At last week’s Middle Division (MD) assembly, writer Nicole Chung shared her experiences with anti-Asian racism and discussed the struggles of not fitting in. Chung, whose biological family originated from Korea, was adopted by white parents, an identity that became a key theme in her 2018 book “All You Can Ever Know: A Memoir.” At the assembly, Chung shared personal stories as examples of how to react in the face of racial prejudice.
“I always want students to feel like it is a powerful thing to write or to read a story,” Chung said. “I love that moment when you put something out into the world and people engage with it, and you’re not alone. You’ve shared an experience, and people are relating to it and talking about it, and it maybe shifts some of their thinking on subjects.”
Visual Arts Department Chair Dr. Anna Hetherington is a long time friend of Chung, she said. Hetherington suggested Chung speak with the MD because of her kind, graceful, and empathetic nature. Some MD students would be able to relate their own experiences to those of Chung, even if their lives were very different, Hetherington said.
Chung pointed out that her experiences as an Asian-American differ from the experiences of other Asian-Amerians and that one person cannot speak for all others, she said. Chung’s words reminded Hetherington that when talking about broad groups, it is important to remember individuals and their personal struggles, she said. “When people say anti-Asian racism or anti-Asian violence, it feels monolithic, and it’s not,” Hetherington said.
One of Emily Park’s (7) main takeaways from Chung’s assembly was that anti-Asian racism comes in many different forms, she said. “I learned that anti-Asian violence is not necessarily physical violence but also numerous other aspects such as verbal violence,” she said. “Microaggressions are also considered as anti-Asian violence, and account for more bias and prejudice than physical violence.”
During the assembly, Chung discussed her childhood as a cross-cultural adoptee raised in Oregon, Hetherington said. Besides reading excerpts from her book and discussing anti-Asian racism, Chung also spoke about the craft of writing and the individual paths writers take. Hetherington found it powerful that Chung told students to write about their joys in addition to their trauma, she said.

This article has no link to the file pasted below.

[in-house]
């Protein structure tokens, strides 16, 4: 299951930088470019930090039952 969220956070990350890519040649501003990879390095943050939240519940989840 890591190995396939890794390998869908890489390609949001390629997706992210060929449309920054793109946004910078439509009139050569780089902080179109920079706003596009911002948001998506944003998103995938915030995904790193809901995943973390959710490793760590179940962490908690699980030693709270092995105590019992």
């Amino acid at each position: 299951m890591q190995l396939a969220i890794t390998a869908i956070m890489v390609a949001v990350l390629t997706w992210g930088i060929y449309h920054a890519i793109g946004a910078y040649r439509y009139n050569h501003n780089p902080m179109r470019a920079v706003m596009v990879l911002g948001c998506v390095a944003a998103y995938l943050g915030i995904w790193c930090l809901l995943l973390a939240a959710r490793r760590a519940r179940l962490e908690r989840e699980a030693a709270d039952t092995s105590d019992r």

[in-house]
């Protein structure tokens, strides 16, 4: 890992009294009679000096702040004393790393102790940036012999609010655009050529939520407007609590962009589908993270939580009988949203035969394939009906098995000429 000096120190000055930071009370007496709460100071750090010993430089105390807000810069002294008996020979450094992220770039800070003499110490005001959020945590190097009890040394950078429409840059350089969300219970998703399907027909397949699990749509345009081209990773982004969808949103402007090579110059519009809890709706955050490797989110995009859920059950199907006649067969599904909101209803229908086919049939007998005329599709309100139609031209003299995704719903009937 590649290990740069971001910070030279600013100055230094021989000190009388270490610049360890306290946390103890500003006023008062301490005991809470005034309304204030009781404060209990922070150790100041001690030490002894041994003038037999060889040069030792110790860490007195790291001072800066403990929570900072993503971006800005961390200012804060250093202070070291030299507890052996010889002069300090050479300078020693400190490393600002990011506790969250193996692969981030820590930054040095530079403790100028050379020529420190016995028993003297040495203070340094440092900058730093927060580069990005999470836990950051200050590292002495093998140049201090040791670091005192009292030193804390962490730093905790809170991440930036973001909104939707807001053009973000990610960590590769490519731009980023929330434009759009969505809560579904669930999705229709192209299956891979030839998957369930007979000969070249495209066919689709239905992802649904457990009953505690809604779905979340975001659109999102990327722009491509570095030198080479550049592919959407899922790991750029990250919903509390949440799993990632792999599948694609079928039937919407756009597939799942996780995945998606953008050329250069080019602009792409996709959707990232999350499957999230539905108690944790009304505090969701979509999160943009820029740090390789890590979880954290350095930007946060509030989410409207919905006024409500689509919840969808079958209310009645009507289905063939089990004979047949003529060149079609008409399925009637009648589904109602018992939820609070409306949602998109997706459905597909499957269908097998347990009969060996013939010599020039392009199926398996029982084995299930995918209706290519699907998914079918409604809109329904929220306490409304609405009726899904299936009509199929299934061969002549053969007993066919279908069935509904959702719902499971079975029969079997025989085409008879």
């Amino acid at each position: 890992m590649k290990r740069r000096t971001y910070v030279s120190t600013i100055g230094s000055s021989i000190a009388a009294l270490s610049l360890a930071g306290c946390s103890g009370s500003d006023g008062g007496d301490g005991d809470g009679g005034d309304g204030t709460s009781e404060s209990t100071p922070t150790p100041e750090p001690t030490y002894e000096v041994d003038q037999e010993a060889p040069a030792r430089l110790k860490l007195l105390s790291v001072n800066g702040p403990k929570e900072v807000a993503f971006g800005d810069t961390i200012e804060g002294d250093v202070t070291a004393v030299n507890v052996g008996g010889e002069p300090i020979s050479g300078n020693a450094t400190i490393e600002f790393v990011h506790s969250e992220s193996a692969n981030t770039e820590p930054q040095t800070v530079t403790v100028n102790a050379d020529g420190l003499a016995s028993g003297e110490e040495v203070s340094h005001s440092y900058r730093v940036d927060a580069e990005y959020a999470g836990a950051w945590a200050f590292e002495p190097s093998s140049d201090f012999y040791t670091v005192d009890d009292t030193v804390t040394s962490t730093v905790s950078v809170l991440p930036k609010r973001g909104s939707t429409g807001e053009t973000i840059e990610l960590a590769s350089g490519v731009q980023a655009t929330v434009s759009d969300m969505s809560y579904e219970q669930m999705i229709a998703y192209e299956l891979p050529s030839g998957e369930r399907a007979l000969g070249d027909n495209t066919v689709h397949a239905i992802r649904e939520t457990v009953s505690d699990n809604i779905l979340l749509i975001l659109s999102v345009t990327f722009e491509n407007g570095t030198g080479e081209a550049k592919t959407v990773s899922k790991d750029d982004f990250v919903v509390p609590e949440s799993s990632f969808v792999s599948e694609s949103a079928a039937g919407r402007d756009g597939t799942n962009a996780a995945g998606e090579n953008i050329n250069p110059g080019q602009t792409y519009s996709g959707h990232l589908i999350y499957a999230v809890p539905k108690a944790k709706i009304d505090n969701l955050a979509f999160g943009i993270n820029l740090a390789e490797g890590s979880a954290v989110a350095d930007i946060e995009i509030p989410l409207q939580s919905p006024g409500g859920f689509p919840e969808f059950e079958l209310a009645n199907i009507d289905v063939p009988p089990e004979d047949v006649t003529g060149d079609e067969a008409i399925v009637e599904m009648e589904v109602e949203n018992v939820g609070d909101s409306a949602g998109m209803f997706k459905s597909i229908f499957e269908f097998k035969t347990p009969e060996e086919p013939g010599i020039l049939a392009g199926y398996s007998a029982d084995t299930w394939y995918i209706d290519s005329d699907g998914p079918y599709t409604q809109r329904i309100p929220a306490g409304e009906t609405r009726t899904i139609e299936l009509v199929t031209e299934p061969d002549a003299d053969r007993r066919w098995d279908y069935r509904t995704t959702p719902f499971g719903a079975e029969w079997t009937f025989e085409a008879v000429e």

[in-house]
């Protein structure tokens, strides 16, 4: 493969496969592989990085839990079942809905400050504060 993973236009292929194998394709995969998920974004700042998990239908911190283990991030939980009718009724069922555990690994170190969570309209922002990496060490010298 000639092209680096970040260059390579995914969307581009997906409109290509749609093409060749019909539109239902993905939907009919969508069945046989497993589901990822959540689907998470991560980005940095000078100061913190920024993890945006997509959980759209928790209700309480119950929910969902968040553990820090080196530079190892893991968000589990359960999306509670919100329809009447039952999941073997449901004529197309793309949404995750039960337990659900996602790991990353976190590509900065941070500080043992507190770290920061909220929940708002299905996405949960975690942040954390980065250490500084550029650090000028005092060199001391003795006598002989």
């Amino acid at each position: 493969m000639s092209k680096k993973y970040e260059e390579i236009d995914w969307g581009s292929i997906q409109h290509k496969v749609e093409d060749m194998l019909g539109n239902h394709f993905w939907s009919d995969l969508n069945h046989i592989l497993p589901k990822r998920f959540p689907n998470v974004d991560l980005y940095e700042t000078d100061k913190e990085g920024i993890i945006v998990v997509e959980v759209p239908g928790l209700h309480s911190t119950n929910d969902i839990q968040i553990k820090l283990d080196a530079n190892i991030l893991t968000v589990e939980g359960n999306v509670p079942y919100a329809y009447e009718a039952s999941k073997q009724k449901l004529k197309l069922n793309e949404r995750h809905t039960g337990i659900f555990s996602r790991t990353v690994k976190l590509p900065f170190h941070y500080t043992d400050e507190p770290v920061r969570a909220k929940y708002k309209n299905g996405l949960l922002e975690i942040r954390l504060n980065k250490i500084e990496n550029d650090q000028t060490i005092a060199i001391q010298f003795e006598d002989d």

Especially in a moment of heightened anti-Asian racism, Chung’s stories served as an example of how acts of racism can pervade someone’s life, Sarina Shah (7) said. “The most surprising thing from the assembly was the prejudice she felt not only from her neighbors growing up, but also the prejudice she felt from her friends,” she said. “It was hard to hear how alone she felt because nobody looked like her.”
Specifically, Shah was shocked by Chung’s anecdote about getting into a fight with a peer on the playground who pinched his eyes together to mock her race. “It’s really hard to come to terms with the fact that a boy so young could act on the biases and prejudices he had inside of him.”
While upsetting, these stories served as a wake-up call, Shah said. “I learned that in order to stop these biases against certain Asian Americans, the best thing to do is speak up for yourself,” she said. “The worst thing that you can do is just be a bystander to the person who is experiencing these discriminatory policies.”
Chung’s message on how to combat instances of racism was informative and clear to Angel Zhao (6), she said. “Students can join rallies or affinity groups to raise awareness and find community,” she said. “The bottom line is simple: if you see something, say something.”
Students can start with small actions such as standing up for others, speaking out, and getting help when needed, Chung said. She also suggested that students reflect on themselves as they develop their individual personalities — specifically, the values they demonstrate, how they can be in solidarity with others, and the impact of the work they can do to make a difference in their communities, she said.